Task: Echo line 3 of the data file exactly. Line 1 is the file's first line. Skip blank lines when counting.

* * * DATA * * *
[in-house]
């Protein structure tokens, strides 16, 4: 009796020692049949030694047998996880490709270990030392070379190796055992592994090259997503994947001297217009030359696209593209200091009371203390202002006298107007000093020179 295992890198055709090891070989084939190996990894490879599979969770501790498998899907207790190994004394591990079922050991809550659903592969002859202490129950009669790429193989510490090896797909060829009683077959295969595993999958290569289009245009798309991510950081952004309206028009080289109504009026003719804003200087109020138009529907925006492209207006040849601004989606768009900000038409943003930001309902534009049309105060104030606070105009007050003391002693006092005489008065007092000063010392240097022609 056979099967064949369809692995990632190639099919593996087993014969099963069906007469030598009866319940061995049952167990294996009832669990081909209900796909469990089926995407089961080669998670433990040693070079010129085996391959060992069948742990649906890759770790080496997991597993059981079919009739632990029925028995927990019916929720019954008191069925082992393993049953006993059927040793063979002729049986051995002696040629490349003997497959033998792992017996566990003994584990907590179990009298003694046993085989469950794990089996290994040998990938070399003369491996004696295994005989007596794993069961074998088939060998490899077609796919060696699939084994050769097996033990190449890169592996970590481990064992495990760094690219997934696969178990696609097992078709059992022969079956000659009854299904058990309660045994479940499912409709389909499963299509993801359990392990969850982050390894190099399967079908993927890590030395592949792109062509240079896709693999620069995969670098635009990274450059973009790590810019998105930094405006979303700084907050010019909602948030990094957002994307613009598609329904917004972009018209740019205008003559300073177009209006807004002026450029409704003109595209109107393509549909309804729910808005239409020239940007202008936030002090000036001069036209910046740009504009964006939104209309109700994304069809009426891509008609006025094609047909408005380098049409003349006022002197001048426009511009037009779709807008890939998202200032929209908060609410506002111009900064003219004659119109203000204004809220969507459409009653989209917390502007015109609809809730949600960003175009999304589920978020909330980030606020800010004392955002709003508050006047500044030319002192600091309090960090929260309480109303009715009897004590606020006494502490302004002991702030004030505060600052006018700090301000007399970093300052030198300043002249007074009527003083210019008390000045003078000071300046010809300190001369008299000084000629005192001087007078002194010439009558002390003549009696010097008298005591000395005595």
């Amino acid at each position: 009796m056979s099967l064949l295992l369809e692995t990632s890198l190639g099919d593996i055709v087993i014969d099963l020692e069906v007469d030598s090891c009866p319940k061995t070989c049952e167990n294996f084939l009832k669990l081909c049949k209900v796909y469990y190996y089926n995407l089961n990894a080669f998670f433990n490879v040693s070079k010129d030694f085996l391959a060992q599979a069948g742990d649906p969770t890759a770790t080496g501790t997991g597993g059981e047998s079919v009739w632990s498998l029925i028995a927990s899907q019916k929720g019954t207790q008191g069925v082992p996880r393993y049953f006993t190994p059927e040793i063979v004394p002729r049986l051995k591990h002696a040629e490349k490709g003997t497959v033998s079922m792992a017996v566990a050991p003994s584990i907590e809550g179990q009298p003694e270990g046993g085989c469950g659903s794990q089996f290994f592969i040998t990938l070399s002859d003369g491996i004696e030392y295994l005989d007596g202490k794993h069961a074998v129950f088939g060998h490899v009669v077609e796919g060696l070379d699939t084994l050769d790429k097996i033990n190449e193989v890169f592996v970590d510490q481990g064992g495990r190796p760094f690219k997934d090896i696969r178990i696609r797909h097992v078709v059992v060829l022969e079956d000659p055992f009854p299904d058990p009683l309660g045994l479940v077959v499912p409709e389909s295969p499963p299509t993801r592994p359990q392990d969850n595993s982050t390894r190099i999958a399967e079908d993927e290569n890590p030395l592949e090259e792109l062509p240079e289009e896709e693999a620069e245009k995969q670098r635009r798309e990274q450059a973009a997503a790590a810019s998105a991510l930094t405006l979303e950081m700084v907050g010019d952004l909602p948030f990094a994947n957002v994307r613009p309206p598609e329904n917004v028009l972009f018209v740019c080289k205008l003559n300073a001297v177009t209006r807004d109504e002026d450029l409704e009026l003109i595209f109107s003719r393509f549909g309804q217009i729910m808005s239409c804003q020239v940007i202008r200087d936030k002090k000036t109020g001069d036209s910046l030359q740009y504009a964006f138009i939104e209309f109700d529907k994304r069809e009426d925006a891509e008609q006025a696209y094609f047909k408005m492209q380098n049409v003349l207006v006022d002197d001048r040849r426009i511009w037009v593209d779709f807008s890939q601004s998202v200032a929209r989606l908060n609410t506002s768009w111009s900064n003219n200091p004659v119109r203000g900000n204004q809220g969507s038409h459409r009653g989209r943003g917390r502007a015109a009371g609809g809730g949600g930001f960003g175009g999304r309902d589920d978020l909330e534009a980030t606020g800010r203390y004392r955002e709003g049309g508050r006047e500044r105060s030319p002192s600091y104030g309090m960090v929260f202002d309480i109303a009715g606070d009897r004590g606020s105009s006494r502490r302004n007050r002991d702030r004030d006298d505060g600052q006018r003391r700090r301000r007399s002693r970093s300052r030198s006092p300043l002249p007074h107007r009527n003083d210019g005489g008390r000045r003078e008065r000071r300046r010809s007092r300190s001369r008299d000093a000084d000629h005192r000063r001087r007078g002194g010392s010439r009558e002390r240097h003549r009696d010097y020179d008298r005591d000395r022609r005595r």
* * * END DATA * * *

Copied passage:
């Amino acid at each position: 009796m056979s099967l064949l295992l369809e692995t990632s890198l190639g099919d593996i055709v087993i014969d099963l020692e069906v007469d030598s090891c009866p319940k061995t070989c049952e167990n294996f084939l009832k669990l081909c049949k209900v796909y469990y190996y089926n995407l089961n990894a080669f998670f433990n490879v040693s070079k010129d030694f085996l391959a060992q599979a069948g742990d649906p969770t890759a770790t080496g501790t997991g597993g059981e047998s079919v009739w632990s498998l029925i028995a927990s899907q019916k929720g019954t207790q008191g069925v082992p996880r393993y049953f006993t190994p059927e040793i063979v004394p002729r049986l051995k591990h002696a040629e490349k490709g003997t497959v033998s079922m792992a017996v566990a050991p003994s584990i907590e809550g179990q009298p003694e270990g046993g085989c469950g659903s794990q089996f290994f592969i040998t990938l070399s002859d003369g491996i004696e030392y295994l005989d007596g202490k794993h069961a074998v129950f088939g060998h490899v009669v077609e796919g060696l070379d699939t084994l050769d790429k097996i033990n190449e193989v890169f592996v970590d510490q481990g064992g495990r190796p760094f690219k997934d090896i696969r178990i696609r797909h097992v078709v059992v060829l022969e079956d000659p055992f009854p299904d058990p009683l309660g045994l479940v077959v499912p409709e389909s295969p499963p299509t993801r592994p359990q392990d969850n595993s982050t390894r190099i999958a399967e079908d993927e290569n890590p030395l592949e090259e792109l062509p240079e289009e896709e693999a620069e245009k995969q670098r635009r798309e990274q450059a973009a997503a790590a810019s998105a991510l930094t405006l979303e950081m700084v907050g010019d952004l909602p948030f990094a994947n957002v994307r613009p309206p598609e329904n917004v028009l972009f018209v740019c080289k205008l003559n300073a001297v177009t209006r807004d109504e002026d450029l409704e009026l003109i595209f109107s003719r393509f549909g309804q217009i729910m808005s239409c804003q020239v940007i202008r200087d936030k002090k000036t109020g001069d036209s910046l030359q740009y504009a964006f138009i939104e209309f109700d529907k994304r069809e009426d925006a891509e008609q006025a696209y094609f047909k408005m492209q380098n049409v003349l207006v006022d002197d001048r040849r426009i511009w037009v593209d779709f807008s890939q601004s998202v200032a929209r989606l908060n609410t506002s768009w111009s900064n003219n200091p004659v119109r203000g900000n204004q809220g969507s038409h459409r009653g989209r943003g917390r502007a015109a009371g609809g809730g949600g930001f960003g175009g999304r309902d589920d978020l909330e534009a980030t606020g800010r203390y004392r955002e709003g049309g508050r006047e500044r105060s030319p002192s600091y104030g309090m960090v929260f202002d309480i109303a009715g606070d009897r004590g606020s105009s006494r502490r302004n007050r002991d702030r004030d006298d505060g600052q006018r003391r700090r301000r007399s002693r970093s300052r030198s006092p300043l002249p007074h107007r009527n003083d210019g005489g008390r000045r003078e008065r000071r300046r010809s007092r300190s001369r008299d000093a000084d000629h005192r000063r001087r007078g002194g010392s010439r009558e002390r240097h003549r009696d010097y020179d008298r005591d000395r022609r005595r």